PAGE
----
Don’t ask me how, but I’m on the Baltimore Orioles Official His’n’Hers Sportswear mailing list. I was never an Orioles fan (though a lifelong Eddie Murray fan), so I’ve always found it odd that I keep getting these catalogues. I got one in the mail today and they have an item called ‘Fan Jersey’, where you can get any name and any number on the back of a black Orioles t-shirt. I’ve always been a fan of these, not because it allows you to put your own name on a shirt, but because it allows to put any name on a shirt…like a Mets shirt with ‘Fernandez 50’ on the back or a Phillies ‘Thon 21’ shirt. It’s really the shirt that allows true holier-than-thous to set themselves apart from the fair weather fan. Personally, I want an Orioles shirt with ‘McGraw’ across the back, but they didn’t wear numbers back then (plus, John McGraw despised them).
49. 1989 Score
As I’ve noted before, this was a crappy sophomore effort. I mean, c’mon, polybagging packs was so 1988. The one good thing about this set was the card back: large headshot, comprehensive stats, color team logo, room for a few lines of copy. Just overall nice. What was that Fleer set in the mid-1990s? 1995? You know, the one where the fronts were made to look ‘hip’ and ‘now’ and ‘with-it’ when really they looked like the graphic designer had an epiphany after vomiting on a kaleidoscope. Anyway, I think that set was a roundabout homage to the back of the 1989 Score set.
Too bad Score was so obsessed with the subtle geometric baseball motif. I personally thought it worked in ’88. But coupled with the futuristic type on the front, not to mention the lame ‘Score’ name logo, it was just a bad combination. Also, let’s talk about color for a second. Now, I’m no color theory scholar, but when I see the Brett from this set, I’m not really drawn to it; it doesn’t make me want to buy more (unlike the Kirby Puckett from the 1987 Fleer set; one of the best cards of the decade). And you can’t tell me that the Score execs didn’t have hundreds of focus groups about card design. I’m sure by 1989 Topps, Fleer and Donruss were basically farming out the creative design part of the process to junior colleges around the country, but Score, it really looks like a lot of thought went into it and because so much time and energy went in the end product just sort of, well, sucked.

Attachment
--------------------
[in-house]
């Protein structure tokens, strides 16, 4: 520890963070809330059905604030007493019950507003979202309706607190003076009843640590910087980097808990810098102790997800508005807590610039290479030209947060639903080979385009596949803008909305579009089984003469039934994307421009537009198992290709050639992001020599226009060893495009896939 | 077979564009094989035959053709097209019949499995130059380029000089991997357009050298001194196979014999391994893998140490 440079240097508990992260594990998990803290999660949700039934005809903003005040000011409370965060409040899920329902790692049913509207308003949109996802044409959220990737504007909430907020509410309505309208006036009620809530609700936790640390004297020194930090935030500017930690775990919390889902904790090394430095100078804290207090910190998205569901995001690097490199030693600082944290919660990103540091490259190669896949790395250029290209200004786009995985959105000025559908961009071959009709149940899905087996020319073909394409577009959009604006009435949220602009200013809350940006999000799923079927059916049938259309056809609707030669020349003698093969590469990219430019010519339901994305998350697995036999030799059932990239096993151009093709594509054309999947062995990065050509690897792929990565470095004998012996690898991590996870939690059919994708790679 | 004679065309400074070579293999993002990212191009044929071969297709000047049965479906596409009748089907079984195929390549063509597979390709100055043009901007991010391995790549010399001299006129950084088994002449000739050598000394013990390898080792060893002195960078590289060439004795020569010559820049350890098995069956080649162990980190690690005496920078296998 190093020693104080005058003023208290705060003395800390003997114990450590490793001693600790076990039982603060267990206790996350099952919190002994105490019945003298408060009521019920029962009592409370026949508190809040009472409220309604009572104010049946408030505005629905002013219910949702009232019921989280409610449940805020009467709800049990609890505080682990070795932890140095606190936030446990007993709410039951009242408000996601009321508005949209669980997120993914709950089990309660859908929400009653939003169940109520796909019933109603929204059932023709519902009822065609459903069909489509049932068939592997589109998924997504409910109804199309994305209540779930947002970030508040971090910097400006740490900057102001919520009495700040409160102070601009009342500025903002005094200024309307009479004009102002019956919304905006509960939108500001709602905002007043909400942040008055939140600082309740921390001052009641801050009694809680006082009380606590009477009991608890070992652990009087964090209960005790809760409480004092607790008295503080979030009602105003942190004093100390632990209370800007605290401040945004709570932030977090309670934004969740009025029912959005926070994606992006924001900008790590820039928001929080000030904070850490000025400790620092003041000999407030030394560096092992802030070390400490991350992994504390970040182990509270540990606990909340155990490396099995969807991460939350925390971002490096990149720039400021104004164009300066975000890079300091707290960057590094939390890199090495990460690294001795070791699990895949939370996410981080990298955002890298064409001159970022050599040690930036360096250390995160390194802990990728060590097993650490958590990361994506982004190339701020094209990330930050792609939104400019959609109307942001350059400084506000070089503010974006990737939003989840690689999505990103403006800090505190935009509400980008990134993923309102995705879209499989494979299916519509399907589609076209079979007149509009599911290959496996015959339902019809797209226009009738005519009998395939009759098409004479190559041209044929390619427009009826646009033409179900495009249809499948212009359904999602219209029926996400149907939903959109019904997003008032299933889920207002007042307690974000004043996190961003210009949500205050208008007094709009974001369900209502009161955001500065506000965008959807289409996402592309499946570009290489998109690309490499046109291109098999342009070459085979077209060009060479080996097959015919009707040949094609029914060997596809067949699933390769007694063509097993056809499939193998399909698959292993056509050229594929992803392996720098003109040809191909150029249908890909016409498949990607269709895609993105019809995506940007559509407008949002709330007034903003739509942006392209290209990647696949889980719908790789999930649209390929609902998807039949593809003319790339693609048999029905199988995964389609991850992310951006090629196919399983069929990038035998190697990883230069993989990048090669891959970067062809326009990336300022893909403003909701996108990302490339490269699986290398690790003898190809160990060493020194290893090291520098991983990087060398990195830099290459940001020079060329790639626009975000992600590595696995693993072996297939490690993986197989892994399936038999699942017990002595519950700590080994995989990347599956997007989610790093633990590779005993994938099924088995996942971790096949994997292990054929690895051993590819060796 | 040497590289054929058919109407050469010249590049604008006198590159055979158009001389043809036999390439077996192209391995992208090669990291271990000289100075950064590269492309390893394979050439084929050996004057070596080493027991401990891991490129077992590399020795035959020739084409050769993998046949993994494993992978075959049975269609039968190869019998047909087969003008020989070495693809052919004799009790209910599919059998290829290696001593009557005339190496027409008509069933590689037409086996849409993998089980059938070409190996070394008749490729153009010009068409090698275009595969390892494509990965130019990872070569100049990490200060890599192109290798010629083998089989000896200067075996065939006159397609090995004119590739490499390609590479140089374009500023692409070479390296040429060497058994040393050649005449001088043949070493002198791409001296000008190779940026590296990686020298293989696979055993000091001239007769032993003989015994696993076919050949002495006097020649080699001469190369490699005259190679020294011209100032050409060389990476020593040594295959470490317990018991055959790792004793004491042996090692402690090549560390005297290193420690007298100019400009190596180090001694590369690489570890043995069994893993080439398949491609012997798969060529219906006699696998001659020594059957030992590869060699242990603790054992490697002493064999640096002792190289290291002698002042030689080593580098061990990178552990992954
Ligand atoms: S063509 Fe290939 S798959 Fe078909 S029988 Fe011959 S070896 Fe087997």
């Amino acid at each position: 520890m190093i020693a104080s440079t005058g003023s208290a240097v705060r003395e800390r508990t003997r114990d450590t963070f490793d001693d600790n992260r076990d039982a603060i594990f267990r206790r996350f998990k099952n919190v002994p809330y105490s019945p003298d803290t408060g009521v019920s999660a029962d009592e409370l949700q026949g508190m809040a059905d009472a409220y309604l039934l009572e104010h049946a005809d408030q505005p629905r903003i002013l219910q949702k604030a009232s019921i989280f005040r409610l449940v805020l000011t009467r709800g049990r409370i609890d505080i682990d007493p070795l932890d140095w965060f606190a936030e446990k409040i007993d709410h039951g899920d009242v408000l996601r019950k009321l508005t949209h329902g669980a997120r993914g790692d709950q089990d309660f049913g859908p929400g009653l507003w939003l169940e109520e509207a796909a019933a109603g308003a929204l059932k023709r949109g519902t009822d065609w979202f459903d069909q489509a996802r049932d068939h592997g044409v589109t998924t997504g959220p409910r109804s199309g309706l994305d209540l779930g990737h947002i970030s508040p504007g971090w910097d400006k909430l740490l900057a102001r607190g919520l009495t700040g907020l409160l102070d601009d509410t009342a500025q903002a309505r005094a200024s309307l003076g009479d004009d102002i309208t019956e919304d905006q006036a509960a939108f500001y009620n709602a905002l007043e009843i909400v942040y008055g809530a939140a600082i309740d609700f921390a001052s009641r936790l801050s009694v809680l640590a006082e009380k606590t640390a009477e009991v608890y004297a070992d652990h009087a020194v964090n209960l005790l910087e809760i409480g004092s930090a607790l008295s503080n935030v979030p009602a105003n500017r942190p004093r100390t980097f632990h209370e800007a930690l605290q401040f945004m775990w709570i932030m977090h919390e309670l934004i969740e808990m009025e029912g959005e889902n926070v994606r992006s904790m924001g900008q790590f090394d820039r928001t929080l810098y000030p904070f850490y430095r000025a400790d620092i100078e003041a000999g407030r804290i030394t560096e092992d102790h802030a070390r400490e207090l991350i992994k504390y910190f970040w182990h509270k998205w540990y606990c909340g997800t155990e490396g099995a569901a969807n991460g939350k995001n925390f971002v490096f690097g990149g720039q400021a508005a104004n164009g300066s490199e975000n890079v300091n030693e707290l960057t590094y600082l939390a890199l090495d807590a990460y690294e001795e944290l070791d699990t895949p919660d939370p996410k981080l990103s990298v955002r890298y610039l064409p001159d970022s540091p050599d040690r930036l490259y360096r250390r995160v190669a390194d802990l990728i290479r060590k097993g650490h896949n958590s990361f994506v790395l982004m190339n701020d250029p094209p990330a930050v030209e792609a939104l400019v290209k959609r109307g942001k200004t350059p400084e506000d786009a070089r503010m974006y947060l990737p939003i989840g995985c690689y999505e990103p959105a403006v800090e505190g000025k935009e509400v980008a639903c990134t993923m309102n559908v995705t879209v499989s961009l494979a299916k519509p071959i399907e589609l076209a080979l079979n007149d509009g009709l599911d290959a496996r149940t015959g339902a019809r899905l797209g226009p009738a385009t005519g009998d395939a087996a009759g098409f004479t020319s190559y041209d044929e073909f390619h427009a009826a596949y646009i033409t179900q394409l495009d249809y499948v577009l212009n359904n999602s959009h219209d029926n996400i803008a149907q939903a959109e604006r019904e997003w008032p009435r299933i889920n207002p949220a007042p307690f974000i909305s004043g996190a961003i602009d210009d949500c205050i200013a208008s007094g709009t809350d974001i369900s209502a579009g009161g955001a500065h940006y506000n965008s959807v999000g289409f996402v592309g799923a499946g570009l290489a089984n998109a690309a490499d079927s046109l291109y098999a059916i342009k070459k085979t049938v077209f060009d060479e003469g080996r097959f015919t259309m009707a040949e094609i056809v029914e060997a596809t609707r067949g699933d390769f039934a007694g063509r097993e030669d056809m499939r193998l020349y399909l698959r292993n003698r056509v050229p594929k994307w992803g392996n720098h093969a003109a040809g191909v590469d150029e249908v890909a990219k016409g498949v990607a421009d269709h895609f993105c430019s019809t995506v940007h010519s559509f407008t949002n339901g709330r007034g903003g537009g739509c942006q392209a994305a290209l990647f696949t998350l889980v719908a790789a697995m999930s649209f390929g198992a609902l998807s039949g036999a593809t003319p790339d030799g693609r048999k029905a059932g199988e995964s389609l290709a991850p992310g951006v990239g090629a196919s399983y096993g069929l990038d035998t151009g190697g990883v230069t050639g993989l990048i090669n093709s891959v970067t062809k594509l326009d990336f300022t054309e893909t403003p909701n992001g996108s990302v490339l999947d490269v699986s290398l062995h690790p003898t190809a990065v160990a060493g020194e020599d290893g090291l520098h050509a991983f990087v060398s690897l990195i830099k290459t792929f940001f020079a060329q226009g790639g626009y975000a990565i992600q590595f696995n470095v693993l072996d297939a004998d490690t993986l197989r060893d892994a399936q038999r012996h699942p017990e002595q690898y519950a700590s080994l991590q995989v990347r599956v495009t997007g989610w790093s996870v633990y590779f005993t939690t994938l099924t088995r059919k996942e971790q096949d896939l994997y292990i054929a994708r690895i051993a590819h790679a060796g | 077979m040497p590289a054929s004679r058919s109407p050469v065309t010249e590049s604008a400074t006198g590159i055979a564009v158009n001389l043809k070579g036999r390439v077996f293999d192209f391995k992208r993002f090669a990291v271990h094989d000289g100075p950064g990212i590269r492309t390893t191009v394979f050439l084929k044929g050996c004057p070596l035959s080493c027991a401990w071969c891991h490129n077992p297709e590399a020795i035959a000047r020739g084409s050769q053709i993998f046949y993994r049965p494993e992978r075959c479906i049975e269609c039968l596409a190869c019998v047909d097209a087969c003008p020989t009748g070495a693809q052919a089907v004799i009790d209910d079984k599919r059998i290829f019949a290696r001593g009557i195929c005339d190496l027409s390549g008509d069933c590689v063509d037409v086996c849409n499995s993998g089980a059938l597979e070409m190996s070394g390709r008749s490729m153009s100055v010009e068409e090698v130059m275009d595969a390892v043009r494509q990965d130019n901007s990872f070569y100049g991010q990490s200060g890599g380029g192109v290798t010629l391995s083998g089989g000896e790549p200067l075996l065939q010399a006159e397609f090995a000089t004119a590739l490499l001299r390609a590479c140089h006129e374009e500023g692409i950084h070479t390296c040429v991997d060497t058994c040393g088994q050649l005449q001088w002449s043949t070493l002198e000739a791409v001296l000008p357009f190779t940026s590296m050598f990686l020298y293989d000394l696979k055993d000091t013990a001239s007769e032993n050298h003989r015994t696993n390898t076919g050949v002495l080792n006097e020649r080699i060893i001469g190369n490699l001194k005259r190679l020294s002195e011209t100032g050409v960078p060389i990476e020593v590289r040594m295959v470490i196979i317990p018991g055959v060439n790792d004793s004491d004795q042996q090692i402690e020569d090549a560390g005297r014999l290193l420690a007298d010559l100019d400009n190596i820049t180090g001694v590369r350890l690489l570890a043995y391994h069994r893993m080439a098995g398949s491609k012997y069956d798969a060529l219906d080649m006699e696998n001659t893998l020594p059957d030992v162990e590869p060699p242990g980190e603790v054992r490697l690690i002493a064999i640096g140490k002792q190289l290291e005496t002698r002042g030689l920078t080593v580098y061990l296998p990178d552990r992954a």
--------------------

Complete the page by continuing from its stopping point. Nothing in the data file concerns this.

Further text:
48. 1988 Donruss Rookies
I would like to see a show of hands of who bought this set. Keep your hands raised if you thought you’d be able to sell it later on and be able to put your kids through college. Now keep’em raised if you can tell me the point of including a rookie in the regular issue set and the traded/rookies/update set of the same year. It was totally awesome that Wally Joyner was in the 1986 Topps Traded set and a rookie in the 1987 regular set. But it’s totally lame to have Roberto Alomar as a Rated Rookie in the regular set and included in the end of year Rookies set. He was a goddamned Rated Rookie, the upper echelon of rookiedom. Alomar, Grace, Leiter; they were all RR’s. They had no place in the Rookies set. Also, 1988 Rookies sucked because of the variation on a theme design, there was never any value associated with it and the basic fact that it wasn’t 1987 anymore (no matter how hard the card companies tried to get us to believe). Also, explain this one: how did Score, of all companies, make such a killer 1988 Rookie/Traded set? Topps succeeded that year because it convinced USA Baseball to let it make cards again (a la 1985) of future stars Ty Griffin and Joe Slusarski (who was also immortalized on a three-photo Upper Deck card (I forget which year). This is also a subject I want to get into more, because it really was awesome; for all the shit Upper Deck has laid on the hobby over the years, the three-photo card remains totally awesome). Donruss and Fleer? Stuck with Rookies and Update. Man, here’s the real reason this set is ranked #48: this was the first year that if you got the Rookies set for your birthday or for Christmas or something you actually felt a little disappointed, and a little embarrassed for your parents or friends who got it for you, because you just knew that there was a moment right after they left the card shop where they bought it, where they thought they’d score major points for being hip to buying you baseball cards because that was your thing and that the term ‘rookie’ equates awesomeness within collectors’ circles, thus elevating other collectors view of you (when really all it did was make you look like either a complete card novice or a completist, and who the hell knew what a ‘completist’ was when you were 9 years old).